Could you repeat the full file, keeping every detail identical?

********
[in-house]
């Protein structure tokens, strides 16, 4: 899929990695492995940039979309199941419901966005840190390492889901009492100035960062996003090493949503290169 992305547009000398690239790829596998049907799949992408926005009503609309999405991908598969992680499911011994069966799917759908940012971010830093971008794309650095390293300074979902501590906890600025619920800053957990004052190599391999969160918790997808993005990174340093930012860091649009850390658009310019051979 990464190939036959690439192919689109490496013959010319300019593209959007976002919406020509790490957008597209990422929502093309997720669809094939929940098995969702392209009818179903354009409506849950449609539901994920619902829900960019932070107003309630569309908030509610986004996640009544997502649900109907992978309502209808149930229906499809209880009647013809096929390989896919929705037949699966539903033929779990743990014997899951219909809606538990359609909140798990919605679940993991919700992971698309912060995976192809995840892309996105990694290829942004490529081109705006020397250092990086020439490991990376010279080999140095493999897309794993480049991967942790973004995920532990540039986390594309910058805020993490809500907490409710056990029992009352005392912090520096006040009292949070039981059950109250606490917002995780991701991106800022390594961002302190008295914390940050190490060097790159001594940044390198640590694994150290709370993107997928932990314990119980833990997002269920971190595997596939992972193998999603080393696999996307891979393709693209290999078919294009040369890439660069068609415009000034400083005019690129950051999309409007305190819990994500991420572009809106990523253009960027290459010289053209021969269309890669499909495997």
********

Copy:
[in-house]
């Protein structure tokens, strides 16, 4: 899929990695492995940039979309199941419901966005840190390492889901009492100035960062996003090493949503290169 992305547009000398690239790829596998049907799949992408926005009503609309999405991908598969992680499911011994069966799917759908940012971010830093971008794309650095390293300074979902501590906890600025619920800053957990004052190599391999969160918790997808993005990174340093930012860091649009850390658009310019051979 990464190939036959690439192919689109490496013959010319300019593209959007976002919406020509790490957008597209990422929502093309997720669809094939929940098995969702392209009818179903354009409506849950449609539901994920619902829900960019932070107003309630569309908030509610986004996640009544997502649900109907992978309502209808149930229906499809209880009647013809096929390989896919929705037949699966539903033929779990743990014997899951219909809606538990359609909140798990919605679940993991919700992971698309912060995976192809995840892309996105990694290829942004490529081109705006020397250092990086020439490991990376010279080999140095493999897309794993480049991967942790973004995920532990540039986390594309910058805020993490809500907490409710056990029992009352005392912090520096006040009292949070039981059950109250606490917002995780991701991106800022390594961002302190008295914390940050190490060097790159001594940044390198640590694994150290709370993107997928932990314990119980833990997002269920971190595997596939992972193998999603080393696999996307891979393709693209290999078919294009040369890439660069068609415009000034400083005019690129950051999309409007305190819990994500991420572009809106990523253009960027290459010289053209021969269309890669499909495997």